Date of Award

Spring 4-8-2020

Document Type

Thesis

Degree Name

Master of Arts (MA)

Department/Program

Forensic Psychology

Language

English

First Advisor

Diana Falkenbach

Second Reader

Emily Haney-Caron

Third Advisor

Kelly McWilliams

Abstract

Though psychopathy has been associated with a socially deviant lifestyle, the idea of “successful” psychopathy has gained increased attention. Previous research has explored whether psychopathic traits play a role in trauma exposure/ PTSD, using clinical and forensic populations. Results from these studies suggest that Factor 1 traits may protect from trauma exposure (Factor 1 Theory) while Factor 2 traits may worsen the impact of trauma through exacerbated exposure to traumatic events. The objective of this study was to explore the relationship between each of Factor 1 traits and Factor 2 traits with trauma exposure and PTSD. In a sample of 86 emergency responders and 104 community members, Factor 1 did not show a significant association with trauma exposure (community or emergency responder samples) but showed a negative and significant association with PTSD (community and emergency responders samples); Factor 2 showed a significant positive association with trauma exposure (community sample) and PTSD (community and emergency responders samples). Factor 1 had a significant moderation effect on the relationship between trauma exposure and PTSD (community sample) suggesting a protective effect. Factor 2 did not have a significant moderating effect in any of the samples. This study used a population that has not been studied before (emergency responders) in the context of psychopathy and trauma. By furthering research on this topic, appropriate intervention methods can be developed to assist such sub-groups that are faced with high trauma exposure on a daily basis. (238 words)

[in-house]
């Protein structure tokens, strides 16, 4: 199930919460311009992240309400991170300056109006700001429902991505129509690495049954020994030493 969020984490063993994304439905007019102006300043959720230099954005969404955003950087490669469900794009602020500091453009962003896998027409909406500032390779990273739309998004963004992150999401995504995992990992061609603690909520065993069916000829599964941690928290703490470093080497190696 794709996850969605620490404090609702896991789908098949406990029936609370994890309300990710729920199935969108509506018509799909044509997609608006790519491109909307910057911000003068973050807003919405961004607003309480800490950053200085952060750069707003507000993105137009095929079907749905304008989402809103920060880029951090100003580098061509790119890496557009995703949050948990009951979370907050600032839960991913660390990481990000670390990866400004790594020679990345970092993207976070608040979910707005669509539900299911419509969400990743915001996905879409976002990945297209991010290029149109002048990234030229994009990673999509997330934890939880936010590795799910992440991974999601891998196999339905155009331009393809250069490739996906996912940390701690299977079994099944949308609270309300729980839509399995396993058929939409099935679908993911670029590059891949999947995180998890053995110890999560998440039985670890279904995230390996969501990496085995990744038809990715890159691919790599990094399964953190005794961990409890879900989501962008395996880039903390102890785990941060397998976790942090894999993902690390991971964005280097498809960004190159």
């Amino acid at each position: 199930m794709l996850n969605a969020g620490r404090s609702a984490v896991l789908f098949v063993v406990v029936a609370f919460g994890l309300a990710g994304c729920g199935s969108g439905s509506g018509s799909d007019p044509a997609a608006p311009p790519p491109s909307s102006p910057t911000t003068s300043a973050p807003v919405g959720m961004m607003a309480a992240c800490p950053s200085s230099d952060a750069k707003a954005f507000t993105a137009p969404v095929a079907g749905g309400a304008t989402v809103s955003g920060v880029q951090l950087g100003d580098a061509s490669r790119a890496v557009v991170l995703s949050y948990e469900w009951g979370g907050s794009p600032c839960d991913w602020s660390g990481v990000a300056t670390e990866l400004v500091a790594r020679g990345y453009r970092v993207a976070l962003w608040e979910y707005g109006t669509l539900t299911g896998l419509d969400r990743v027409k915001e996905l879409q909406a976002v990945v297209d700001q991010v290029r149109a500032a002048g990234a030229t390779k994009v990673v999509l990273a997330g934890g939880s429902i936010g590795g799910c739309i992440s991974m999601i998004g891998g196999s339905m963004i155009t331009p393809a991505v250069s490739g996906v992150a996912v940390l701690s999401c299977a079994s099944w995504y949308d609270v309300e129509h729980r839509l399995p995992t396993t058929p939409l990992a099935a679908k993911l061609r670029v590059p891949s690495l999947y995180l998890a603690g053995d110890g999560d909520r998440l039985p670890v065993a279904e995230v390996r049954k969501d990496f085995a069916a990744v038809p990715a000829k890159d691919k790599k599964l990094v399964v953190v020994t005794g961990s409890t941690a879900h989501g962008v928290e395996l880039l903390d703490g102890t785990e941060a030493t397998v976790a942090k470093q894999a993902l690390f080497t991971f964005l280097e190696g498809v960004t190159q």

Keywords: psychopathy; trauma; PTSD; TriPM; emergency responders; life events checklist, PTSD checklist

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